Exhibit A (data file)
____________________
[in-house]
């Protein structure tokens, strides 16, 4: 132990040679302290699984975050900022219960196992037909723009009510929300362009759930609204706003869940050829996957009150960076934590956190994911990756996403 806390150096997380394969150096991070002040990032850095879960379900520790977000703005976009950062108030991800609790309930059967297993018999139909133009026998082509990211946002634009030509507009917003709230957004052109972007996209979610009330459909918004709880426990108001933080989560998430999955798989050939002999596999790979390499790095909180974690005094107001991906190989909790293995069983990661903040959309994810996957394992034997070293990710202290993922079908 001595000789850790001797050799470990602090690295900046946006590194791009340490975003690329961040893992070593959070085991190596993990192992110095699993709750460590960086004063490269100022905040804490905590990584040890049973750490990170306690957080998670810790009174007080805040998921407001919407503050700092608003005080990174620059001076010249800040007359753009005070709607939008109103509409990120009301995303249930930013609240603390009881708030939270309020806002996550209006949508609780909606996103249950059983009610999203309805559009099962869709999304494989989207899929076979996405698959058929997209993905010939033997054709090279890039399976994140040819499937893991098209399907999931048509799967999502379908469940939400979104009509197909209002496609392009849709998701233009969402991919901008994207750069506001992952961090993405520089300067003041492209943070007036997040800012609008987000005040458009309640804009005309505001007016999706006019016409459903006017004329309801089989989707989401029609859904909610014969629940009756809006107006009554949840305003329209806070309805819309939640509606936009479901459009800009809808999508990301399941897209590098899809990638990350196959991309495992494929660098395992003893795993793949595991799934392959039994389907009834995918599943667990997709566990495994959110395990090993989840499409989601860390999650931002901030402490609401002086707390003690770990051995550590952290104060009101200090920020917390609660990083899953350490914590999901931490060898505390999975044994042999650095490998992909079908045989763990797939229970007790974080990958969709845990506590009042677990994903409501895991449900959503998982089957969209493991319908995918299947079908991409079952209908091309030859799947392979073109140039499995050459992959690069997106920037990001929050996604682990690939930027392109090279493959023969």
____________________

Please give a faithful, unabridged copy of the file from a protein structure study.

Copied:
[in-house]
């Protein structure tokens, strides 16, 4: 132990040679302290699984975050900022219960196992037909723009009510929300362009759930609204706003869940050829996957009150960076934590956190994911990756996403 806390150096997380394969150096991070002040990032850095879960379900520790977000703005976009950062108030991800609790309930059967297993018999139909133009026998082509990211946002634009030509507009917003709230957004052109972007996209979610009330459909918004709880426990108001933080989560998430999955798989050939002999596999790979390499790095909180974690005094107001991906190989909790293995069983990661903040959309994810996957394992034997070293990710202290993922079908 001595000789850790001797050799470990602090690295900046946006590194791009340490975003690329961040893992070593959070085991190596993990192992110095699993709750460590960086004063490269100022905040804490905590990584040890049973750490990170306690957080998670810790009174007080805040998921407001919407503050700092608003005080990174620059001076010249800040007359753009005070709607939008109103509409990120009301995303249930930013609240603390009881708030939270309020806002996550209006949508609780909606996103249950059983009610999203309805559009099962869709999304494989989207899929076979996405698959058929997209993905010939033997054709090279890039399976994140040819499937893991098209399907999931048509799967999502379908469940939400979104009509197909209002496609392009849709998701233009969402991919901008994207750069506001992952961090993405520089300067003041492209943070007036997040800012609008987000005040458009309640804009005309505001007016999706006019016409459903006017004329309801089989989707989401029609859904909610014969629940009756809006107006009554949840305003329209806070309805819309939640509606936009479901459009800009809808999508990301399941897209590098899809990638990350196959991309495992494929660098395992003893795993793949595991799934392959039994389907009834995918599943667990997709566990495994959110395990090993989840499409989601860390999650931002901030402490609401002086707390003690770990051995550590952290104060009101200090920020917390609660990083899953350490914590999901931490060898505390999975044994042999650095490998992909079908045989763990797939229970007790974080990958969709845990506590009042677990994903409501895991449900959503998982089957969209493991319908995918299947079908991409079952209908091309030859799947392979073109140039499995050459992959690069997106920037990001929050996604682990690939930027392109090279493959023969």